Lombardo promises speedy trials for undocumented workers committing crimes with a priority for deporting those convicted. He also vowed, if elected, to prosecute more gang members using a local prosecutor rather than a statewide gang prosecutor, and to go after pill mills.

Lombardo said he would appoint special prosecutors to handle both white-collar crimes and crimes against the elderly, which the office does not have now.

Brodsky has stated he will continue to attack gangs in concert with a statewide prosecutor.

Brodsky is the only one of the three candidates running who is a board-certified criminal trial lawyer.

Lombardo said he would cut fiscal waste from the state attorney's office, contending there are a significant number of prosecutors on Moreland's payroll who "supervise supervisors" and don't handle caseloads, something he says will end. He contends this group earns a combined $1 million annually.

Brodsky is endorsed by Moreland; the sheriffs from Manatee, Sarasota and DeSoto counties; the Police Benevolent Association, the Fraternal Order of Police; the Florida State Troopers Association; retired Manatee sheriff Charlie Wells and retired Palmetto police chief Gerry Lowe and the Manatee County Law Enforcement Council, which includes the current police chiefs of Bradenton, Palmetto and Holmes Beach.

Lombardo said he is endorsed by Tea Party Manatee and the Sarasota Tea Party.

"I have thousands of conservatives supporting my candidacy," Lombardo added.

The race gets contentious

The race turned tough in mid-July when Lombardo released a commercial discussing a case in which the state attorney's office declined to file charges against a subject who later killed a Bradenton man.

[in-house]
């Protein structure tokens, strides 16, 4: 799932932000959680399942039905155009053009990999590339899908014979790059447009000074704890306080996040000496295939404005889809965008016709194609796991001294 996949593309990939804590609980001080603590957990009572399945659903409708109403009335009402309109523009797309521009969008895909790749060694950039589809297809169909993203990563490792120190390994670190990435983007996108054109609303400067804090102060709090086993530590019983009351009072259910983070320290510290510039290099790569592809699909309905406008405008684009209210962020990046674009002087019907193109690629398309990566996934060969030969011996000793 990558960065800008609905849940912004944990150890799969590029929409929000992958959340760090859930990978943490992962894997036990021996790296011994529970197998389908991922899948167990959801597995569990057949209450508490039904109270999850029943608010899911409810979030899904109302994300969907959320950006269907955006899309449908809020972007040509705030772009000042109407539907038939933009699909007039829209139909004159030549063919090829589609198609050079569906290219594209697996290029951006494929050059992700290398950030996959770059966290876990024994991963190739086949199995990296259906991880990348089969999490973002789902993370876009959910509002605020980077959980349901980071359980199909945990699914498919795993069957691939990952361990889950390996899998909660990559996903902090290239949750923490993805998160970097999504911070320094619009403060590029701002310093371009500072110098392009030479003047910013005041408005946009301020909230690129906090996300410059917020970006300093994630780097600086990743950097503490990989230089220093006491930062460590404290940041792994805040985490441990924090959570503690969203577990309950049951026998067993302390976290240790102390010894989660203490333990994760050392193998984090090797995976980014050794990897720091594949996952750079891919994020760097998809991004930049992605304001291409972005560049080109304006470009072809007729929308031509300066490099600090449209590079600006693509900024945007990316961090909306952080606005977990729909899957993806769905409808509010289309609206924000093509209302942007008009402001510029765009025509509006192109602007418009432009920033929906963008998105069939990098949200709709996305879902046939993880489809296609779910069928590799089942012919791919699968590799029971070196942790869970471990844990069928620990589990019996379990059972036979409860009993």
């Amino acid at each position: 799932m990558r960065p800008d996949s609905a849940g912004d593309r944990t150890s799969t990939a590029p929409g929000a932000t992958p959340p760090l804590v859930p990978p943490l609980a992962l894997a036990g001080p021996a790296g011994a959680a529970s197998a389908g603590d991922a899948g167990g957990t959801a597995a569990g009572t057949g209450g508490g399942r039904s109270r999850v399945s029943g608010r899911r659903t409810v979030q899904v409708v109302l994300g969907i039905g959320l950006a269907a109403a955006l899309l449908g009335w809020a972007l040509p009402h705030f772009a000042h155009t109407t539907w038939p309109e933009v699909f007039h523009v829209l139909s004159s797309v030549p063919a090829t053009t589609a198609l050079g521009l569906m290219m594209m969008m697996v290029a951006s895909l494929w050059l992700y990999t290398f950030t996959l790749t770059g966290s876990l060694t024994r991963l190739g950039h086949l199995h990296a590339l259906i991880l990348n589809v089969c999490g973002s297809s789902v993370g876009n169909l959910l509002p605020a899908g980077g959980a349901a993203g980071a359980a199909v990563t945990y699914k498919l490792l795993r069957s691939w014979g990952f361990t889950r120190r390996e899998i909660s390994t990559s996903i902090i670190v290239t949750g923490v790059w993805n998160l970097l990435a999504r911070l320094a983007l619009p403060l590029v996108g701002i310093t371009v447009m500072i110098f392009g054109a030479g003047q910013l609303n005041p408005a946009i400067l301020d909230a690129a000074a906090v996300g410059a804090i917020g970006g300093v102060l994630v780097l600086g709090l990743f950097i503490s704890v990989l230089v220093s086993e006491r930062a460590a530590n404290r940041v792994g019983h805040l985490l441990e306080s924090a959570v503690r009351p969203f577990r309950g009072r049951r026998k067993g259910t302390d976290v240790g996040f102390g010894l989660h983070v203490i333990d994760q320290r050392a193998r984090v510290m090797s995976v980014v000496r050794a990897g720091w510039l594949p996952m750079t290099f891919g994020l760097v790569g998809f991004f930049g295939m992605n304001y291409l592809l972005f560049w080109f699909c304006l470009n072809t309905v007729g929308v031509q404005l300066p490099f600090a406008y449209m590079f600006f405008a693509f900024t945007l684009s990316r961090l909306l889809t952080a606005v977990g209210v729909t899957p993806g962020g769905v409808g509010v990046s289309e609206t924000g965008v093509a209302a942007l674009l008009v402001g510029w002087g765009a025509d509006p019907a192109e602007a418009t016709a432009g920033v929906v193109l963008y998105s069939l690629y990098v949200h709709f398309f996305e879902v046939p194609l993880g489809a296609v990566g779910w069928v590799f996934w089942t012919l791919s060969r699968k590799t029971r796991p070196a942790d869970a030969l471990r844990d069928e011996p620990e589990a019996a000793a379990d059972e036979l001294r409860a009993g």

Brodsky believes multi-millionaire Gary Kompothecras, owner of Ask Gary, might have supported Lombardo's TV ads.

That's because Kompothecras came to the state attorney's office with allegations that a former employee had stolen trade secrets. Hillsborough County had previously declined to file charges in the case. Kompothecras wanted the 12th Circuit to file charges.

It was decided by the state attorney's office that no charges would be filed.

"I had been told by a number of individuals that if these criminal charges were not filed that Dr. Gary would be heavily funding my opponent," Brodsky said.

Brodsky said he and the state attorney's office will "not be bullied politically for prosecution that is unwarranted and unjustified."

Brodsky said when charges were not filed, Florida First, a political action committee based in Bradenton, received July 3 a $100,000 contribution from 17th Street Sarasota LLC, a Kompothecras-owned company.

Florida First has given money to Strategic Image Management, the Tampa political consulting firm handling Lombardo's campaign.

"He donated money to a political action committee, which paid for one of the TV commercials," Lombardo said Friday, speaking of Kompothecras.